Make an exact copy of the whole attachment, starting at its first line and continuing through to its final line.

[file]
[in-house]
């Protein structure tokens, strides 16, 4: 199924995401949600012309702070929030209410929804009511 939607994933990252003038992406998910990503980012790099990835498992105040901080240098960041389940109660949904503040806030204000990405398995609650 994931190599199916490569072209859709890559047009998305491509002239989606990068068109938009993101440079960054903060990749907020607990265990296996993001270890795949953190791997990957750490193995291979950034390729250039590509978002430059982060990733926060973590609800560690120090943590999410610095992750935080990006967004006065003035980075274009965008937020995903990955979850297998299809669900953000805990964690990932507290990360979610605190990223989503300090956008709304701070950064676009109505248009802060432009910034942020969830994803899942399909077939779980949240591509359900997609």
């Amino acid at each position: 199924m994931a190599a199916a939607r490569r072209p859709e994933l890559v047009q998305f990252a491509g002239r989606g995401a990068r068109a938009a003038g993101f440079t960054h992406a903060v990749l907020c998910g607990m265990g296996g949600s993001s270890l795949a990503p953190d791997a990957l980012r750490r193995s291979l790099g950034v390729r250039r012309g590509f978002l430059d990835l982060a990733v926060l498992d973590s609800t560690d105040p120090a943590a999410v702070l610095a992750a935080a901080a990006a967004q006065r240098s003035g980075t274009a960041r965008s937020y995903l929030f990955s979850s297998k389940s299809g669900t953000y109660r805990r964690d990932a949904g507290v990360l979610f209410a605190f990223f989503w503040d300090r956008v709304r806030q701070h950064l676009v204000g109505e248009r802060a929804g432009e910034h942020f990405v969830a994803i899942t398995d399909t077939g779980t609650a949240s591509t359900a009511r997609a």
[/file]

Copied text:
[in-house]
């Protein structure tokens, strides 16, 4: 199924995401949600012309702070929030209410929804009511 939607994933990252003038992406998910990503980012790099990835498992105040901080240098960041389940109660949904503040806030204000990405398995609650 994931190599199916490569072209859709890559047009998305491509002239989606990068068109938009993101440079960054903060990749907020607990265990296996993001270890795949953190791997990957750490193995291979950034390729250039590509978002430059982060990733926060973590609800560690120090943590999410610095992750935080990006967004006065003035980075274009965008937020995903990955979850297998299809669900953000805990964690990932507290990360979610605190990223989503300090956008709304701070950064676009109505248009802060432009910034942020969830994803899942399909077939779980949240591509359900997609």
């Amino acid at each position: 199924m994931a190599a199916a939607r490569r072209p859709e994933l890559v047009q998305f990252a491509g002239r989606g995401a990068r068109a938009a003038g993101f440079t960054h992406a903060v990749l907020c998910g607990m265990g296996g949600s993001s270890l795949a990503p953190d791997a990957l980012r750490r193995s291979l790099g950034v390729r250039r012309g590509f978002l430059d990835l982060a990733v926060l498992d973590s609800t560690d105040p120090a943590a999410v702070l610095a992750a935080a901080a990006a967004q006065r240098s003035g980075t274009a960041r965008s937020y995903l929030f990955s979850s297998k389940s299809g669900t953000y109660r805990r964690d990932a949904g507290v990360l979610f209410a605190f990223f989503w503040d300090r956008v709304r806030q701070h950064l676009v204000g109505e248009r802060a929804g432009e910034h942020f990405v969830a994803i899942t398995d399909t077939g779980t609650a949240s591509t359900a009511r997609a």